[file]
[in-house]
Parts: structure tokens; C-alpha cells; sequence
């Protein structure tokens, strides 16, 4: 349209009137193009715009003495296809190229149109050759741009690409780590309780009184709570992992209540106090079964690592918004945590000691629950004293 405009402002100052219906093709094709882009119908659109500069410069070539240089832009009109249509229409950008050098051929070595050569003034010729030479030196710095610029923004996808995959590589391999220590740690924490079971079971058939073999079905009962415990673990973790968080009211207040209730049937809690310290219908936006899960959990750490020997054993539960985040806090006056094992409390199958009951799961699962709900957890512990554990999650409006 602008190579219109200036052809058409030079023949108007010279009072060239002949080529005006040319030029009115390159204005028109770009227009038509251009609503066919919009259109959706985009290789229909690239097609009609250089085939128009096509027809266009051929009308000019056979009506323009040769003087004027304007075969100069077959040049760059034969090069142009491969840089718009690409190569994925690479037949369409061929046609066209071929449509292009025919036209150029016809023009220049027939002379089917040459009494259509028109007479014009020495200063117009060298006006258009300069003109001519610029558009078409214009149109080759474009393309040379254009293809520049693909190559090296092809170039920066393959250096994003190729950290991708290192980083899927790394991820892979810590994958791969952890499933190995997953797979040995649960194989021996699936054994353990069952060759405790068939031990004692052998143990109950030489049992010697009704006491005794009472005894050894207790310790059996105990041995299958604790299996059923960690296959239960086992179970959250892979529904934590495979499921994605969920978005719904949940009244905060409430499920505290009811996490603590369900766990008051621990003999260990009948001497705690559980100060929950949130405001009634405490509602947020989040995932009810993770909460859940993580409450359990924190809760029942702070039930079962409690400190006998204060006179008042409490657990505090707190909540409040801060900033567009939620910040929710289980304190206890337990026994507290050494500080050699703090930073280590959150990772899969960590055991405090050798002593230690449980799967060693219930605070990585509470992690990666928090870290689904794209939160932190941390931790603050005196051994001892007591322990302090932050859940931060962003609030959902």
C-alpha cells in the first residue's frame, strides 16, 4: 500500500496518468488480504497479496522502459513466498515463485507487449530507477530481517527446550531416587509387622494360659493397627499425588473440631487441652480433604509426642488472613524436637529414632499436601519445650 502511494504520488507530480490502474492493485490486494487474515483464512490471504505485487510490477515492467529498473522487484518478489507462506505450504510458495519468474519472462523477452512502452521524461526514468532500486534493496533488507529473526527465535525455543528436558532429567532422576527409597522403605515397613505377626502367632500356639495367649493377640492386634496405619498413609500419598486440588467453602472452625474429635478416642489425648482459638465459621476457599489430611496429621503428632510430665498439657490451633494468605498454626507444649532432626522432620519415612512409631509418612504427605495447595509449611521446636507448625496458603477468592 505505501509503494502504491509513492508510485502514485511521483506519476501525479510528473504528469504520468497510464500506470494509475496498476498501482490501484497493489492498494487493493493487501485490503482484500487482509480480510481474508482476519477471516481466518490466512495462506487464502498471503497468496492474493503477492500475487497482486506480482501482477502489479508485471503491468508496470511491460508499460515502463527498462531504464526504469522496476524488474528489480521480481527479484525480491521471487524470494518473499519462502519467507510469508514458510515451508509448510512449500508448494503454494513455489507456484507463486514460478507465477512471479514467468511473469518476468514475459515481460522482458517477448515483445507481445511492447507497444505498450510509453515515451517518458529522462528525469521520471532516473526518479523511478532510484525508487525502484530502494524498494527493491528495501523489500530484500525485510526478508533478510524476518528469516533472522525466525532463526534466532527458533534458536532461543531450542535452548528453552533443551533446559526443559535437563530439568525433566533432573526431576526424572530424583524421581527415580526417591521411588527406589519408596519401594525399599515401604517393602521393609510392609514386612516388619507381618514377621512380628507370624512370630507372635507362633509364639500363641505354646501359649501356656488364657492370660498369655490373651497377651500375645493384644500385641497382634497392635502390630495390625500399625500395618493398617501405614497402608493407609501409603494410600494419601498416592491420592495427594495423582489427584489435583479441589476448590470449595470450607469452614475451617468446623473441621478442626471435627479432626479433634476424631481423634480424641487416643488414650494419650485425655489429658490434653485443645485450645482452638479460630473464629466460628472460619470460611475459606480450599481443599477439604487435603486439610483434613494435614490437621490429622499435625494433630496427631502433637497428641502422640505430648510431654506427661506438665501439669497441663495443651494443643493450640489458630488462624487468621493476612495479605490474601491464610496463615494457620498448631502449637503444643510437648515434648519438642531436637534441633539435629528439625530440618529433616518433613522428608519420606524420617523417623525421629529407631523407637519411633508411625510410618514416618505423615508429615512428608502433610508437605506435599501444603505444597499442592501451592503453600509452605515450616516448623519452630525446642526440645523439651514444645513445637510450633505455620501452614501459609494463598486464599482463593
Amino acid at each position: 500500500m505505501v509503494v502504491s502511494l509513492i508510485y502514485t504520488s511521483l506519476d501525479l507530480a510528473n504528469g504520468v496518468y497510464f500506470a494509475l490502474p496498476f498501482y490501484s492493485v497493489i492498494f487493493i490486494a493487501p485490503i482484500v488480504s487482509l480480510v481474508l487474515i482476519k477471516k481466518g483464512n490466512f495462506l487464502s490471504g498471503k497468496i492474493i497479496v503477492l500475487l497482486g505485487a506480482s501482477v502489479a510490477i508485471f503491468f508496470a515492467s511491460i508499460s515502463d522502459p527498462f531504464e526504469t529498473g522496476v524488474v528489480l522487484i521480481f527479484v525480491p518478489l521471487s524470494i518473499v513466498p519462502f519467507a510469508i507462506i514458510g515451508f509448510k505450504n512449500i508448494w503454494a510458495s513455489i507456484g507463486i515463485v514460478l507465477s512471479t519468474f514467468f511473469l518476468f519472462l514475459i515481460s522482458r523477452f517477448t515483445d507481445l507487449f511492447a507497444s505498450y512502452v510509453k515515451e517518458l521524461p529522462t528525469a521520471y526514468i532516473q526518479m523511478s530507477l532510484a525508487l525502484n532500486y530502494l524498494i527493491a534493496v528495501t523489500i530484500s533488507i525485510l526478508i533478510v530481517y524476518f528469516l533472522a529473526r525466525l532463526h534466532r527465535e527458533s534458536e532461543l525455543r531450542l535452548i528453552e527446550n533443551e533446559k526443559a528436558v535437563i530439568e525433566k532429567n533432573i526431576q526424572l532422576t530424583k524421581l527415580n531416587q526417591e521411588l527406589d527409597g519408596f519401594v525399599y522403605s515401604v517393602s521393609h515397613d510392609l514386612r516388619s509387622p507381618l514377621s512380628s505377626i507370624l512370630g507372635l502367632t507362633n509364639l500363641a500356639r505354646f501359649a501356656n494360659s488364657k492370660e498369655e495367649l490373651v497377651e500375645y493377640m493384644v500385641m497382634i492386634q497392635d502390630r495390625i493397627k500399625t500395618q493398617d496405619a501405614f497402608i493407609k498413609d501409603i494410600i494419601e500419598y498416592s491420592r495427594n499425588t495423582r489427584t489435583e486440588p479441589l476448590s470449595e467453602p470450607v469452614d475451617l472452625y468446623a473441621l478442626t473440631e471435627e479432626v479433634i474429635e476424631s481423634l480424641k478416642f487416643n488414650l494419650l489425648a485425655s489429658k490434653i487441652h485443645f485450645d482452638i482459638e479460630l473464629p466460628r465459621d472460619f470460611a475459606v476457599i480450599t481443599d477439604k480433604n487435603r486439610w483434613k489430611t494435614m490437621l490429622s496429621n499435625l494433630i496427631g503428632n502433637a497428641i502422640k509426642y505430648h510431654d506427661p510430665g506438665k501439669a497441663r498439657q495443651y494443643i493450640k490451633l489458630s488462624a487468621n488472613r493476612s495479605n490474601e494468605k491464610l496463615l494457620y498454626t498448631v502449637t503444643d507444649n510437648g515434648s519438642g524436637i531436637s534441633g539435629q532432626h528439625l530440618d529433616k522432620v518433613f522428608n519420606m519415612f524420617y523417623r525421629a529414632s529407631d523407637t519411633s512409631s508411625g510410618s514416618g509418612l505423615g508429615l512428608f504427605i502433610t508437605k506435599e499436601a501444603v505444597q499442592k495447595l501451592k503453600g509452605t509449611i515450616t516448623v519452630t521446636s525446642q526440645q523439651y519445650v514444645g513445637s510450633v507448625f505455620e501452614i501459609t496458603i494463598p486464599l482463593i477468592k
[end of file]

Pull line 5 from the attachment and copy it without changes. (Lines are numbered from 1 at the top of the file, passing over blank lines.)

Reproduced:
Amino acid at each position: 500500500m505505501v509503494v502504491s502511494l509513492i508510485y502514485t504520488s511521483l506519476d501525479l507530480a510528473n504528469g504520468v496518468y497510464f500506470a494509475l490502474p496498476f498501482y490501484s492493485v497493489i492498494f487493493i490486494a493487501p485490503i482484500v488480504s487482509l480480510v481474508l487474515i482476519k477471516k481466518g483464512n490466512f495462506l487464502s490471504g498471503k497468496i492474493i497479496v503477492l500475487l497482486g505485487a506480482s501482477v502489479a510490477i508485471f503491468f508496470a515492467s511491460i508499460s515502463d522502459p527498462f531504464e526504469t529498473g522496476v524488474v528489480l522487484i521480481f527479484v525480491p518478489l521471487s524470494i518473499v513466498p519462502f519467507a510469508i507462506i514458510g515451508f509448510k505450504n512449500i508448494w503454494a510458495s513455489i507456484g507463486i515463485v514460478l507465477s512471479t519468474f514467468f511473469l518476468f519472462l514475459i515481460s522482458r523477452f517477448t515483445d507481445l507487449f511492447a507497444s505498450y512502452v510509453k515515451e517518458l521524461p529522462t528525469a521520471y526514468i532516473q526518479m523511478s530507477l532510484a525508487l525502484n532500486y530502494l524498494i527493491a534493496v528495501t523489500i530484500s533488507i525485510l526478508i533478510v530481517y524476518f528469516l533472522a529473526r525466525l532463526h534466532r527465535e527458533s534458536e532461543l525455543r531450542l535452548i528453552e527446550n533443551e533446559k526443559a528436558v535437563i530439568e525433566k532429567n533432573i526431576q526424572l532422576t530424583k524421581l527415580n531416587q526417591e521411588l527406589d527409597g519408596f519401594v525399599y522403605s515401604v517393602s521393609h515397613d510392609l514386612r516388619s509387622p507381618l514377621s512380628s505377626i507370624l512370630g507372635l502367632t507362633n509364639l500363641a500356639r505354646f501359649a501356656n494360659s488364657k492370660e498369655e495367649l490373651v497377651e500375645y493377640m493384644v500385641m497382634i492386634q497392635d502390630r495390625i493397627k500399625t500395618q493398617d496405619a501405614f497402608i493407609k498413609d501409603i494410600i494419601e500419598y498416592s491420592r495427594n499425588t495423582r489427584t489435583e486440588p479441589l476448590s470449595e467453602p470450607v469452614d475451617l472452625y468446623a473441621l478442626t473440631e471435627e479432626v479433634i474429635e476424631s481423634l480424641k478416642f487416643n488414650l494419650l489425648a485425655s489429658k490434653i487441652h485443645f485450645d482452638i482459638e479460630l473464629p466460628r465459621d472460619f470460611a475459606v476457599i480450599t481443599d477439604k480433604n487435603r486439610w483434613k489430611t494435614m490437621l490429622s496429621n499435625l494433630i496427631g503428632n502433637a497428641i502422640k509426642y505430648h510431654d506427661p510430665g506438665k501439669a497441663r498439657q495443651y494443643i493450640k490451633l489458630s488462624a487468621n488472613r493476612s495479605n490474601e494468605k491464610l496463615l494457620y498454626t498448631v502449637t503444643d507444649n510437648g515434648s519438642g524436637i531436637s534441633g539435629q532432626h528439625l530440618d529433616k522432620v518433613f522428608n519420606m519415612f524420617y523417623r525421629a529414632s529407631d523407637t519411633s512409631s508411625g510410618s514416618g509418612l505423615g508429615l512428608f504427605i502433610t508437605k506435599e499436601a501444603v505444597q499442592k495447595l501451592k503453600g509452605t509449611i515450616t516448623v519452630t521446636s525446642q526440645q523439651y519445650v514444645g513445637s510450633v507448625f505455620e501452614i501459609t496458603i494463598p486464599l482463593i477468592k